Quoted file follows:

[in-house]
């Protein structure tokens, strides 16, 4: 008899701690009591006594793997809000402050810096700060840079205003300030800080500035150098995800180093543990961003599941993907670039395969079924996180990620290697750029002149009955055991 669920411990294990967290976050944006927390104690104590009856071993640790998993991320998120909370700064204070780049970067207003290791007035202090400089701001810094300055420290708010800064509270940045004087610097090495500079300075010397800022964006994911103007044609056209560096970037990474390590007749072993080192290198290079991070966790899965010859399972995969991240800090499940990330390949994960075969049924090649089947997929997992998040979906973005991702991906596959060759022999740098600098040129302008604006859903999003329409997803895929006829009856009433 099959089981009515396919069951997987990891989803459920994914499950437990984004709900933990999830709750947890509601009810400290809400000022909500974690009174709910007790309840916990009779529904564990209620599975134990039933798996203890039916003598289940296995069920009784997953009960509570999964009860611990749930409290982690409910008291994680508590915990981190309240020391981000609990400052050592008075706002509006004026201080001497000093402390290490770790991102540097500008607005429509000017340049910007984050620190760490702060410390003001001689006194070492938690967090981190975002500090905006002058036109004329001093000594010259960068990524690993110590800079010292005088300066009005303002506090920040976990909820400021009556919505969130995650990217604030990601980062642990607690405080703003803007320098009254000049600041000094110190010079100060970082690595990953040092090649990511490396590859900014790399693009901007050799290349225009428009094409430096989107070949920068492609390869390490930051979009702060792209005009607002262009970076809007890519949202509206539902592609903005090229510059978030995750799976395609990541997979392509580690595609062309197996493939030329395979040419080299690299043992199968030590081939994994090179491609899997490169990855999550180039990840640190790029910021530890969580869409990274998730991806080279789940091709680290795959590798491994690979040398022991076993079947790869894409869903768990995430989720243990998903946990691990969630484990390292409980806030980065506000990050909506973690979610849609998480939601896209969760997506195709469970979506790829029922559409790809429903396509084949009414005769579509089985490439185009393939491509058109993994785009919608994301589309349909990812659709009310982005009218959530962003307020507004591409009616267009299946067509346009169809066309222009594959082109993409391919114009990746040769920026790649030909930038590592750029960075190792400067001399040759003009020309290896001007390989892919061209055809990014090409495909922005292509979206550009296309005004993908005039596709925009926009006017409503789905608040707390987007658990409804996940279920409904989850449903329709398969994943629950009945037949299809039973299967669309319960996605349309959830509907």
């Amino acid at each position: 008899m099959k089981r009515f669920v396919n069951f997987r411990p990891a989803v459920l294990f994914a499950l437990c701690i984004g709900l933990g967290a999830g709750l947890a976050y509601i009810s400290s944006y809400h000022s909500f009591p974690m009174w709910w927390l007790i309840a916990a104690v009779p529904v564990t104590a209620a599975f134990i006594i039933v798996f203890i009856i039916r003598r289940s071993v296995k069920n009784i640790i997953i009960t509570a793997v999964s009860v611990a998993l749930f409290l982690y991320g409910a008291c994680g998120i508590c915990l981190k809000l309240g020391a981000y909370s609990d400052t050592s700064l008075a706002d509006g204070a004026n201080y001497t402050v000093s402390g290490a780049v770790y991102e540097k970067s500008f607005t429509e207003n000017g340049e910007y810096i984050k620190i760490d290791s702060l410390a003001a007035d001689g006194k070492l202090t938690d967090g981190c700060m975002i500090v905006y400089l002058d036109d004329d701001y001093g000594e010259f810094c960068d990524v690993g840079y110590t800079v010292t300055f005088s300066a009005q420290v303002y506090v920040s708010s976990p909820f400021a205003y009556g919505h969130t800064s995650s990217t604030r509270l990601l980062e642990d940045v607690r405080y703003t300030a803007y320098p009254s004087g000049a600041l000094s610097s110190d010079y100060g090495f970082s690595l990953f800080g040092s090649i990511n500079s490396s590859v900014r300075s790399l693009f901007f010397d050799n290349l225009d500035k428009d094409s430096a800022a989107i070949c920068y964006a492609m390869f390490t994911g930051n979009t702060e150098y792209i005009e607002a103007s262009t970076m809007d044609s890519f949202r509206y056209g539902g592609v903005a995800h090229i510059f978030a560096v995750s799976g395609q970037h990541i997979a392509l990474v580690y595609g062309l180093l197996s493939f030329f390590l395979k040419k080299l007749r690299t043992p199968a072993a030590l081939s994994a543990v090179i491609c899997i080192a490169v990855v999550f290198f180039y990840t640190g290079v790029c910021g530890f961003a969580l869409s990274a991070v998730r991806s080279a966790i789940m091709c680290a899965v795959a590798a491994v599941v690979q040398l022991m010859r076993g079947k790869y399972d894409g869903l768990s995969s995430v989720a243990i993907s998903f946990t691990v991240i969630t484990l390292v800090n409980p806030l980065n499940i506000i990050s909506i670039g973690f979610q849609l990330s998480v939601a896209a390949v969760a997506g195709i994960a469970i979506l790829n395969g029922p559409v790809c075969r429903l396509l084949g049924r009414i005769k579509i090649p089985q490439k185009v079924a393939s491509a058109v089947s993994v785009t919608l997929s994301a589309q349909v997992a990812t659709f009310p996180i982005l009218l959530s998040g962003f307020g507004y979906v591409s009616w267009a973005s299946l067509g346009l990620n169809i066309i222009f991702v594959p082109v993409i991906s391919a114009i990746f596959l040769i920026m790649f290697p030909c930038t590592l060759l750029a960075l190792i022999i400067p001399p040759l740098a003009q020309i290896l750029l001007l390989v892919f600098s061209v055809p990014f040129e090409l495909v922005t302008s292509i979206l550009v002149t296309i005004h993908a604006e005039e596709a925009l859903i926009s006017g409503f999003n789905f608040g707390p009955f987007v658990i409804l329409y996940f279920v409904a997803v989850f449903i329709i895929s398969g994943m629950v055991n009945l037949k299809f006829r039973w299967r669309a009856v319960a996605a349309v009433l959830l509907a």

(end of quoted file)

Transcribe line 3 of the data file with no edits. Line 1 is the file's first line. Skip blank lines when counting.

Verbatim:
């Amino acid at each position: 008899m099959k089981r009515f669920v396919n069951f997987r411990p990891a989803v459920l294990f994914a499950l437990c701690i984004g709900l933990g967290a999830g709750l947890a976050y509601i009810s400290s944006y809400h000022s909500f009591p974690m009174w709910w927390l007790i309840a916990a104690v009779p529904v564990t104590a209620a599975f134990i006594i039933v798996f203890i009856i039916r003598r289940s071993v296995k069920n009784i640790i997953i009960t509570a793997v999964s009860v611990a998993l749930f409290l982690y991320g409910a008291c994680g998120i508590c915990l981190k809000l309240g020391a981000y909370s609990d400052t050592s700064l008075a706002d509006g204070a004026n201080y001497t402050v000093s402390g290490a780049v770790y991102e540097k970067s500008f607005t429509e207003n000017g340049e910007y810096i984050k620190i760490d290791s702060l410390a003001a007035d001689g006194k070492l202090t938690d967090g981190c700060m975002i500090v905006y400089l002058d036109d004329d701001y001093g000594e010259f810094c960068d990524v690993g840079y110590t800079v010292t300055f005088s300066a009005q420290v303002y506090v920040s708010s976990p909820f400021a205003y009556g919505h969130t800064s995650s990217t604030r509270l990601l980062e642990d940045v607690r405080y703003t300030a803007y320098p009254s004087g000049a600041l000094s610097s110190d010079y100060g090495f970082s690595l990953f800080g040092s090649i990511n500079s490396s590859v900014r300075s790399l693009f901007f010397d050799n290349l225009d500035k428009d094409s430096a800022a989107i070949c920068y964006a492609m390869f390490t994911g930051n979009t702060e150098y792209i005009e607002a103007s262009t970076m809007d044609s890519f949202r509206y056209g539902g592609v903005a995800h090229i510059f978030a560096v995750s799976g395609q970037h990541i997979a392509l990474v580690y595609g062309l180093l197996s493939f030329f390590l395979k040419k080299l007749r690299t043992p199968a072993a030590l081939s994994a543990v090179i491609c899997i080192a490169v990855v999550f290198f180039y990840t640190g290079v790029c910021g530890f961003a969580l869409s990274a991070v998730r991806s080279a966790i789940m091709c680290a899965v795959a590798a491994v599941v690979q040398l022991m010859r076993g079947k790869y399972d894409g869903l768990s995969s995430v989720a243990i993907s998903f946990t691990v991240i969630t484990l390292v800090n409980p806030l980065n499940i506000i990050s909506i670039g973690f979610q849609l990330s998480v939601a896209a390949v969760a997506g195709i994960a469970i979506l790829n395969g029922p559409v790809c075969r429903l396509l084949g049924r009414i005769k579509i090649p089985q490439k185009v079924a393939s491509a058109v089947s993994v785009t919608l997929s994301a589309q349909v997992a990812t659709f009310p996180i982005l009218l959530s998040g962003f307020g507004y979906v591409s009616w267009a973005s299946l067509g346009l990620n169809i066309i222009f991702v594959p082109v993409i991906s391919a114009i990746f596959l040769i920026m790649f290697p030909c930038t590592l060759l750029a960075l190792i022999i400067p001399p040759l740098a003009q020309i290896l750029l001007l390989v892919f600098s061209v055809p990014f040129e090409l495909v922005t302008s292509i979206l550009v002149t296309i005004h993908a604006e005039e596709a925009l859903i926009s006017g409503f999003n789905f608040g707390p009955f987007v658990i409804l329409y996940f279920v409904a997803v989850f449903i329709i895929s398969g994943m629950v055991n009945l037949k299809f006829r039973w299967r669309a009856v319960a996605a349309v009433l959830l509907a």